Neuronal Signaling and the Structure of the Nervous System
161
at release regions known as
active zones,
while others are dis-
persed within the terminal. Neurotransmitter release is initiated
when an action potential reaches the terminal of the presynap-
tic membrane. A key feature of neuron terminals is that in addi-
tion to the sodium and potassium channels found elsewhere in
the neuron, they also possess voltage-gated calcium channels.
Depolarization during the action potential opens these calcium
channels, and because the electrochemical gradient favors cal-
cium infl ux, calcium fl ows into the axon terminal.
Calcium activates processes that lead to the fusion of
docked vesicles with the synaptic terminal membrane (
Figure
6–27b
). Prior to the arrival of an action potential, vesicles
are loosely docked in the active zones by the interaction of a
group of proteins, some of which are anchored in the vesicle
membrane and others found in the membrane of the terminal.
These proteins are collectively known as
SNAREs
(soluble
N-ethylmaleimide-sensitive fusion protein attachment protein
receptors). Calcium entering during depolarization binds to a
separate family of proteins associated with the vesicle,
synap-
totagmins,
triggering a conformational change in the SNARE
complex that leads to membrane fusion and neurotransmitter
release.
Activation of the Postsynaptic Cell
Once neurotransmitters are released from the presynaptic
axon terminal, they diffuse across the cleft. A fraction of these
molecules bind to receptors on the plasma membrane of the
postsynaptic cell. The activated receptors themselves may be
ion channels, which designates them as
ionotropic receptors.
Alternatively, the receptors may act indirectly on separate ion
channels through a G protein and/or a second messenger, a
type referred to as
metabotropic receptors.
In either case,
the result of the binding of neurotransmitter to receptor is the
opening or closing of specifi c ion channels in the postsynaptic
plasma membrane, which eventually leads to functional changes
in that neuron. These channels belong, therefore, to the class of
ligand-gated channels controlled by receptors, as discussed in
Chapter 5, and are distinct from voltage-gated channels.
Because of the sequence of events involved, there is a very
brief
synaptic delay
—about 0.2 msec—between the arrival of
an action potential at a presynaptic terminal and the membrane
potential changes in the postsynaptic cell.
Neurotransmitter binding to the receptor is a tran-
sient event. As with any binding site, the bound ligand—in
this case, the neurotransmitter—is in equilibrium with the
unbound form. Thus, if the concentration of unbound neu-
rotransmitter in the synaptic cleft decreases, the number
of occupied receptors will decrease. The ion channels in the
postsynaptic membrane return to their resting state when the
neurotransmitter is no longer bound. Unbound neurotrans-
mitters are removed from the synaptic cleft when they (1) are
actively transported back into the presynaptic axon terminal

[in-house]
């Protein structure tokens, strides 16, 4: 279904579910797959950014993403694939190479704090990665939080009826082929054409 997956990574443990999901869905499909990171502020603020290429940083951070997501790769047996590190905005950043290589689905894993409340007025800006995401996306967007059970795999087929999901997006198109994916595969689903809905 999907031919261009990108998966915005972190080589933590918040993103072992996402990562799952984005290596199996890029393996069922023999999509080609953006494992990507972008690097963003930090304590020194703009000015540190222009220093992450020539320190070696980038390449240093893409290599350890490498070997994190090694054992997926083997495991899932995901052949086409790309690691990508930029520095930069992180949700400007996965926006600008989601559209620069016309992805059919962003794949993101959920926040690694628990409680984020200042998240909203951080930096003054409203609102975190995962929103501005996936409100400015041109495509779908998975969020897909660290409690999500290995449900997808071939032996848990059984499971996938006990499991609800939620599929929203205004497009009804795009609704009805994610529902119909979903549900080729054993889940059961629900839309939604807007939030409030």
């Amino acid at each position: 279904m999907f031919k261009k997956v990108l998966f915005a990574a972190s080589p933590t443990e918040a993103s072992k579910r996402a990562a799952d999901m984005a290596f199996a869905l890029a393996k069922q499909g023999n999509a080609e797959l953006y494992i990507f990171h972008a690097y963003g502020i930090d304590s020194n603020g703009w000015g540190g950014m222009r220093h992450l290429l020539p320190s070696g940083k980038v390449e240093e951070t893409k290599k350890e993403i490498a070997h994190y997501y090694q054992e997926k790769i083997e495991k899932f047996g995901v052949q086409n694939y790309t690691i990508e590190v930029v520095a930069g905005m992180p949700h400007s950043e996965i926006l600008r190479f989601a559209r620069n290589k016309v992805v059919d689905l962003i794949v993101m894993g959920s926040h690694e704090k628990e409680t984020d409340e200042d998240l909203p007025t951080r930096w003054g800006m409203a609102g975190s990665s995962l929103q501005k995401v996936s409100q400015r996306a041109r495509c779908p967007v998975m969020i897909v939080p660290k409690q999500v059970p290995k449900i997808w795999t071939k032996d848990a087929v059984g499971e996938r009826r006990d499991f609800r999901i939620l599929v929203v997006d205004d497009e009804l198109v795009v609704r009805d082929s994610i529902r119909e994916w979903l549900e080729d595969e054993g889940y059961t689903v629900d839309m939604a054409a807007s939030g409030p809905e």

(in a process called
reuptake
) or, in some cases, into nearby
glial cells; (2) diffuse away from the receptor site; or (3) are
enzymatically transformed into inactive substances, some of
which are transported back into the axon terminal for reuse.
The two kinds of chemical synapses—excitatory and
inhibitory—are differentiated by the effects of the neurotrans-
mitter on the postsynaptic cell. Whether the effect is excitatory
or inhibitory depends on the type of signal transduction mecha-
nism brought into operation when the neurotransmitter binds
to a receptor and on the type of channel the receptor infl uences.
Excitatory Chemical Synapses
At an excitatory synapse, the postsynaptic response to the neu-
rotransmitter is a depolarization, bringing the membrane poten-
tial closer to threshold. The usual effect of the activated receptor
on the postsynaptic membrane at such synapses is to open non-
selective channels that are permeable to sodium, potassium, and
other small, positively charged ions. These ions then are free to
move according to the electrical and chemical gradients across
the membrane.
Action potential
reaches terminal
Voltage-gated Ca
2
+
channels open
Calcium enters
axon terminal
Axon terminal
Voltage-gated
Ca
2
+
channel
Synaptic
vesicles
1
2
3
Neurotransmitter
release and
diffusion
Neurotransmitter binds
to postsynaptic receptors
Neurotransmitter
removed from
synaptic cleft
Postsynaptic cell
Ca
2
+
4
5
6
Active
zone
Ca
2
+
(a)
(b)
+Ca
2
+
SNAREs
Synaptotagmin
Figure 6–27
(a) Neurotransmitter storage and release at the synapse and binding
to the postsynaptic receptor. Voltage-gated calcium channels in
the terminal open in response to an action potential, triggering
release of neurotransmitter. (b) Magnifi ed view showing details of
neurotransmitter release. Calcium entering the terminal binds to
synaptotagmin, stimulating SNARE proteins to induce membrane
fusion and neurotransmitter release.
Note:
The SNARE complex
is known to involve more proteins than are shown here. (SNARE =
Soluble N-ethylmaleimide-sensitive fusion protein attachment protein
receptor)
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